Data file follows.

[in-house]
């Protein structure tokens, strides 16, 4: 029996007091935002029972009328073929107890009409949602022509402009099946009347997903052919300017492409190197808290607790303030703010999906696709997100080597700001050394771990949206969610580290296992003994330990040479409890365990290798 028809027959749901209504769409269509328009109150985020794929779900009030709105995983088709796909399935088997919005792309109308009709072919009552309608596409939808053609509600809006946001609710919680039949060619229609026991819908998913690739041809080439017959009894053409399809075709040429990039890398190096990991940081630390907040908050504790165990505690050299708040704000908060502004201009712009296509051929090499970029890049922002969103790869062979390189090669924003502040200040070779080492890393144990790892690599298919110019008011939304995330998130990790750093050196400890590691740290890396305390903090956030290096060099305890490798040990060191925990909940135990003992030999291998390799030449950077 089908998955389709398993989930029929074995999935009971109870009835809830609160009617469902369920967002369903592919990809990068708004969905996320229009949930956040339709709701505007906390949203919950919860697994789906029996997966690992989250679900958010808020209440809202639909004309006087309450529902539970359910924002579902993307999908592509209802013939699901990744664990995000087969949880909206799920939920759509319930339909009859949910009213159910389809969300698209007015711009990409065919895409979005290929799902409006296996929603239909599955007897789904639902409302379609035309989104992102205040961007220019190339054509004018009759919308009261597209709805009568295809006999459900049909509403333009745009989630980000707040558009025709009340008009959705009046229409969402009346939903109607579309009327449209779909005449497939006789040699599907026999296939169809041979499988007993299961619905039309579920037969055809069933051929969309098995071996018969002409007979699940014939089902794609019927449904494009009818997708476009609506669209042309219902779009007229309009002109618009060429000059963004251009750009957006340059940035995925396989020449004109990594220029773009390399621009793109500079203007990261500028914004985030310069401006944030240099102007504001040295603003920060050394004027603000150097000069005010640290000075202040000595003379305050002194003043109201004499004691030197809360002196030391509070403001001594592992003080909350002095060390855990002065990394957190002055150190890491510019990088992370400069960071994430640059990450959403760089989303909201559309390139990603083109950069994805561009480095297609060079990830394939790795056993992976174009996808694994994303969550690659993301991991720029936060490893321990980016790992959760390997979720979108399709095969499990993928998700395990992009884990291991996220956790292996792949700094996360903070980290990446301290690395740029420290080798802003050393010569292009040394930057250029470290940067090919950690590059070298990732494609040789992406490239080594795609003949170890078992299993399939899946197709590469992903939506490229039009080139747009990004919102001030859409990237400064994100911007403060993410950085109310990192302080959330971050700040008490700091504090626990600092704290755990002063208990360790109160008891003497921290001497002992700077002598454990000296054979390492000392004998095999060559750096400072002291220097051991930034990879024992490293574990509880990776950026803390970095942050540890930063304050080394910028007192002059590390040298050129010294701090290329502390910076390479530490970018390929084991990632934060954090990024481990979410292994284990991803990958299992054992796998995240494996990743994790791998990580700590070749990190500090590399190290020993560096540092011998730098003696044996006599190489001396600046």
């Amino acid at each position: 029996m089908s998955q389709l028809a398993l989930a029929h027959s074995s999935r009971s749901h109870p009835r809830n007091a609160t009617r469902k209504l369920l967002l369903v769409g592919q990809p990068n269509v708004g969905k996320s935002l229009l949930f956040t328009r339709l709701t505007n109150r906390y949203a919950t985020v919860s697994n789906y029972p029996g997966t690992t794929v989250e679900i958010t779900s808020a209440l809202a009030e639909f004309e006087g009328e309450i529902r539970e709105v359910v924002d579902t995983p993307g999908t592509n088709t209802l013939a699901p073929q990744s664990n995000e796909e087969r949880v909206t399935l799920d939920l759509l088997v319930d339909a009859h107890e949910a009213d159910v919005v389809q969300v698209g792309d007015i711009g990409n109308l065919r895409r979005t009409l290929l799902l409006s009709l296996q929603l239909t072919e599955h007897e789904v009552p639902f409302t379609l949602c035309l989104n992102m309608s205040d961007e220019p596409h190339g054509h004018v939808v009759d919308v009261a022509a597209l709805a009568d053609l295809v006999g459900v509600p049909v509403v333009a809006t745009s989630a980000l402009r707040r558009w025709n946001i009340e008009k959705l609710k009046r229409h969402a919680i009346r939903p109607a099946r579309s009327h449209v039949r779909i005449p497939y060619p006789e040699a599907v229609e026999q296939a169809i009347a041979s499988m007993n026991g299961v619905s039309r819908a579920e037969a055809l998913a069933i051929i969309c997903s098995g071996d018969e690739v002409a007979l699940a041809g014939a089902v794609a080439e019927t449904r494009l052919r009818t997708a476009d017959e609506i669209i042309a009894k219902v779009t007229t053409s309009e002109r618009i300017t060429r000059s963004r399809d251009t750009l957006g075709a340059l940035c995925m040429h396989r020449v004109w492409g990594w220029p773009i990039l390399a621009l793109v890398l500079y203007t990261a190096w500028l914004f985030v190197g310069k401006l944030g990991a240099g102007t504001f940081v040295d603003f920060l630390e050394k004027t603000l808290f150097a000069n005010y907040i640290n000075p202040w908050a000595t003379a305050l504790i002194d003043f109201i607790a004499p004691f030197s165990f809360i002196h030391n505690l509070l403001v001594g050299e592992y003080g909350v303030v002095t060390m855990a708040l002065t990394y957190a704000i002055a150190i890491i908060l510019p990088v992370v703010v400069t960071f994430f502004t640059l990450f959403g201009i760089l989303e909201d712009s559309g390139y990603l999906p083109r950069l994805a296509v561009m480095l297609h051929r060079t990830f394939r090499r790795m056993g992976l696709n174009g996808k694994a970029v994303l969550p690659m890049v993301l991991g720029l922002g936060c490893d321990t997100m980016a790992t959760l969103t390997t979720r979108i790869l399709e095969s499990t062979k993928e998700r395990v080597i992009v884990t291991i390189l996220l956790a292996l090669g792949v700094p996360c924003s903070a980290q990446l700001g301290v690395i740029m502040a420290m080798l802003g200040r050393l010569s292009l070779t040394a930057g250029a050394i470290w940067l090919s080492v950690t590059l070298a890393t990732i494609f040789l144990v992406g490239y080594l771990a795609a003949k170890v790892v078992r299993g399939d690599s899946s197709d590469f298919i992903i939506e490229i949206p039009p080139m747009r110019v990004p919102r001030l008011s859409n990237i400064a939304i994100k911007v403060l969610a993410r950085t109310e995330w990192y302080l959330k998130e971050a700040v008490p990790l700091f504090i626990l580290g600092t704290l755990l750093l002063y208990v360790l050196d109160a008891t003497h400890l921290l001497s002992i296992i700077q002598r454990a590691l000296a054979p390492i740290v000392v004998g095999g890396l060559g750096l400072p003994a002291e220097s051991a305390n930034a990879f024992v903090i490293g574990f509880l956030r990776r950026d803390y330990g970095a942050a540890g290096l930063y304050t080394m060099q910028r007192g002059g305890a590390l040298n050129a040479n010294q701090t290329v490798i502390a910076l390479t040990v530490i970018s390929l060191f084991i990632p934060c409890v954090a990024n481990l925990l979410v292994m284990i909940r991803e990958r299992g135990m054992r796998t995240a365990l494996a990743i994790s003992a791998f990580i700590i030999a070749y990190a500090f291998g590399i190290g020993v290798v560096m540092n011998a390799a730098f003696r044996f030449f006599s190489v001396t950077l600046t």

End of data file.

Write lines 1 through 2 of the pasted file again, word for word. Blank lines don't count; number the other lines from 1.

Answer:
[in-house]
């Protein structure tokens, strides 16, 4: 029996007091935002029972009328073929107890009409949602022509402009099946009347997903052919300017492409190197808290607790303030703010999906696709997100080597700001050394771990949206969610580290296992003994330990040479409890365990290798 028809027959749901209504769409269509328009109150985020794929779900009030709105995983088709796909399935088997919005792309109308009709072919009552309608596409939808053609509600809006946001609710919680039949060619229609026991819908998913690739041809080439017959009894053409399809075709040429990039890398190096990991940081630390907040908050504790165990505690050299708040704000908060502004201009712009296509051929090499970029890049922002969103790869062979390189090669924003502040200040070779080492890393144990790892690599298919110019008011939304995330998130990790750093050196400890590691740290890396305390903090956030290096060099305890490798040990060191925990909940135990003992030999291998390799030449950077 089908998955389709398993989930029929074995999935009971109870009835809830609160009617469902369920967002369903592919990809990068708004969905996320229009949930956040339709709701505007906390949203919950919860697994789906029996997966690992989250679900958010808020209440809202639909004309006087309450529902539970359910924002579902993307999908592509209802013939699901990744664990995000087969949880909206799920939920759509319930339909009859949910009213159910389809969300698209007015711009990409065919895409979005290929799902409006296996929603239909599955007897789904639902409302379609035309989104992102205040961007220019190339054509004018009759919308009261597209709805009568295809006999459900049909509403333009745009989630980000707040558009025709009340008009959705009046229409969402009346939903109607579309009327449209779909005449497939006789040699599907026999296939169809041979499988007993299961619905039309579920037969055809069933051929969309098995071996018969002409007979699940014939089902794609019927449904494009009818997708476009609506669209042309219902779009007229309009002109618009060429000059963004251009750009957006340059940035995925396989020449004109990594220029773009390399621009793109500079203007990261500028914004985030310069401006944030240099102007504001040295603003920060050394004027603000150097000069005010640290000075202040000595003379305050002194003043109201004499004691030197809360002196030391509070403001001594592992003080909350002095060390855990002065990394957190002055150190890491510019990088992370400069960071994430640059990450959403760089989303909201559309390139990603083109950069994805561009480095297609060079990830394939790795056993992976174009996808694994994303969550690659993301991991720029936060490893321990980016790992959760390997979720979108399709095969499990993928998700395990992009884990291991996220956790292996792949700094996360903070980290990446301290690395740029420290080798802003050393010569292009040394930057250029470290940067090919950690590059070298990732494609040789992406490239080594795609003949170890078992299993399939899946197709590469992903939506490229039009080139747009990004919102001030859409990237400064994100911007403060993410950085109310990192302080959330971050700040008490700091504090626990600092704290755990002063208990360790109160008891003497921290001497002992700077002598454990000296054979390492000392004998095999060559750096400072002291220097051991930034990879024992490293574990509880990776950026803390970095942050540890930063304050080394910028007192002059590390040298050129010294701090290329502390910076390479530490970018390929084991990632934060954090990024481990979410292994284990991803990958299992054992796998995240494996990743994790791998990580700590070749990190500090590399190290020993560096540092011998730098003696044996006599190489001396600046």